ANGUR ADDA, Pakistan — Pakistan is spending around $483 million to build chain-link fences along its porous 1,500-mile border with Afghanistan.
The project aims curtail the flow of terrorists between the two countries. It follows a years-long Pakistani military push aimed at dismantling militant networks in its restive tribal North and South Waziristan regions.
"For the better security of our country and nation, we had to do this work," Pakistani army official Brig. Nisar, who only uses one name, told journalists during a government-organized visit to the border earlier this month.
The barrier has angered the Afghan government, which disputes the location of the boundary and says the fence will tear communities apart.
Construction began last year on two fences which snake parallel to each other through the remote, mountainous landscape. Standing 13 feet high on the Afghan side and 11 feet on the Pakistani side, sharp spirals of silver barbed wire are cradled at the top of each.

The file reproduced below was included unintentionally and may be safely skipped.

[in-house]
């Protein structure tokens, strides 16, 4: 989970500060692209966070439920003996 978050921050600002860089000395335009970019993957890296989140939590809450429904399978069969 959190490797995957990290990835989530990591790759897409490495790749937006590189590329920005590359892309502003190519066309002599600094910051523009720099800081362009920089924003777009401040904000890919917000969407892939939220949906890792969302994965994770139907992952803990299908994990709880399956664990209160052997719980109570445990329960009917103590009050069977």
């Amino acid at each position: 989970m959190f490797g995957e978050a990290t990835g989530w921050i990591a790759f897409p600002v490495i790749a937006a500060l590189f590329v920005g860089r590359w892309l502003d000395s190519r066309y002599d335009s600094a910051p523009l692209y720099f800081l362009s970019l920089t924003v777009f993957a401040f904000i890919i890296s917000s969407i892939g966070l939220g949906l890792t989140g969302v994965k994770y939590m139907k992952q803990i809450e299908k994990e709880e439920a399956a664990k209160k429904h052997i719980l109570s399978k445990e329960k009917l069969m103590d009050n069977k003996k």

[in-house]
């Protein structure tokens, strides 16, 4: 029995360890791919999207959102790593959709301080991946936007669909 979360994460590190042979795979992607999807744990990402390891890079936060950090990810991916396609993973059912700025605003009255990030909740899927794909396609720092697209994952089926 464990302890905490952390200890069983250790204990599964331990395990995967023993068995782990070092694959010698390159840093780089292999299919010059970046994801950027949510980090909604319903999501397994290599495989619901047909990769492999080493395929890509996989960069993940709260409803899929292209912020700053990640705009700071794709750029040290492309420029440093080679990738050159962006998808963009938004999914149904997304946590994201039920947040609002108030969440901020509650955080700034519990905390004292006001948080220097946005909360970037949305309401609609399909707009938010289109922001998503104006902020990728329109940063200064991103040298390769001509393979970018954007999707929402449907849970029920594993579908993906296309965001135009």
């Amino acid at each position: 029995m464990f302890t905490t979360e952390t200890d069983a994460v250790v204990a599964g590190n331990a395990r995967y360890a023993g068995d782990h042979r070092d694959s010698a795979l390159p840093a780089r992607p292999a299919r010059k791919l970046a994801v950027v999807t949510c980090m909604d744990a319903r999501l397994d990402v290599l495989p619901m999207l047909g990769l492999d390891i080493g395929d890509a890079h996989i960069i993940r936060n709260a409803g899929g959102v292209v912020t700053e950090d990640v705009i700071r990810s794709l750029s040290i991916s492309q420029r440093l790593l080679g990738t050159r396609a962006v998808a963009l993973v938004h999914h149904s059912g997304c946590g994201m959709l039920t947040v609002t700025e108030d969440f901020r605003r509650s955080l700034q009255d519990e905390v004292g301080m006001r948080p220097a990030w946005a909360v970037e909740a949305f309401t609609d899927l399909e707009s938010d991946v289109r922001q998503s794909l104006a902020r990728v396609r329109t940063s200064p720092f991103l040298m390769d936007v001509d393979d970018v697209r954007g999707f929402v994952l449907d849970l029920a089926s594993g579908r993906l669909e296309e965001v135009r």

Additional coils of barbed wire have been placed on the ground in the gap between the fences, which are dotted with Pakistani military towers.
The military says it will have 92 percent of the national border fenced before the end of 2019.
However, only three miles of the 789-mile stretch of the border along the remote southwestern province of Balochistan has been fenced so far, according to a military official who spoke to NBC News on condition of anonymity.
Beyond Balochistan, Pakistani authorities said the other part of the fence, including the portion visited by NBC News, would eventually total 516 miles in length. Around 146 miles of that stretch has been completed, according to officials.
Some parts of the border will not be fenced as they are too mountainous.
Pakistan alleges that Islamic State terrorists are using Afghan territory to plan attacks and accuses Kabul of doing too little to secure the border.
Pakistani security officials told NBC News that while Pakistan has 64 security fortifications and posts in one 112-mile stretch of the border, Afghanistan has built only eight.
Afghanistan has long disputed the location the border, which was established by British colonizers in 1893.
"The current border is not accepted throughout history, this is a critical issue," said Mohammad Yaqub Ahmad Zai, Afghanistan's deputy minister of border and tribal affairs.
One of the main concerns for Afghanistan, however, is that the project will separate families and rip apart communities who have been able to cross freely for centuries.
"Tribes living on both sides are brothers," Zai said. "They are one family, you can't separate them by fencing."
Mushtaq Yusufzai and Wajahat S. Khan reported from Angur Adda, Ahmed Mengli from Kabul, and Francis Whittaker reported from London.